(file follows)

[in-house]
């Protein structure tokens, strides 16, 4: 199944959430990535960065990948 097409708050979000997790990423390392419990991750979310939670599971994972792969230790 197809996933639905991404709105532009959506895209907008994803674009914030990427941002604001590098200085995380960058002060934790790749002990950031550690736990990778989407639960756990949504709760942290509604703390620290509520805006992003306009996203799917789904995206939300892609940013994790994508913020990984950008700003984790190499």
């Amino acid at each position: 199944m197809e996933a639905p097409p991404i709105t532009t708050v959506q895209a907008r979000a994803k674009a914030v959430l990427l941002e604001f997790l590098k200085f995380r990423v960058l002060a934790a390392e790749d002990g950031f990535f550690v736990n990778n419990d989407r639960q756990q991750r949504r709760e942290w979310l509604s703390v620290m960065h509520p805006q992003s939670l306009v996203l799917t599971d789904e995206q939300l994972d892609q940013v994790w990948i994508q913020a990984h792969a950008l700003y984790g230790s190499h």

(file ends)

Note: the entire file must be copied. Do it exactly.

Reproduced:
[in-house]
């Protein structure tokens, strides 16, 4: 199944959430990535960065990948 097409708050979000997790990423390392419990991750979310939670599971994972792969230790 197809996933639905991404709105532009959506895209907008994803674009914030990427941002604001590098200085995380960058002060934790790749002990950031550690736990990778989407639960756990949504709760942290509604703390620290509520805006992003306009996203799917789904995206939300892609940013994790994508913020990984950008700003984790190499």
């Amino acid at each position: 199944m197809e996933a639905p097409p991404i709105t532009t708050v959506q895209a907008r979000a994803k674009a914030v959430l990427l941002e604001f997790l590098k200085f995380r990423v960058l002060a934790a390392e790749d002990g950031f990535f550690v736990n990778n419990d989407r639960q756990q991750r949504r709760e942290w979310l509604s703390v620290m960065h509520p805006q992003s939670l306009v996203l799917t599971d789904e995206q939300l994972d892609q940013v994790w990948i994508q913020a990984h792969a950008l700003y984790g230790s190499h």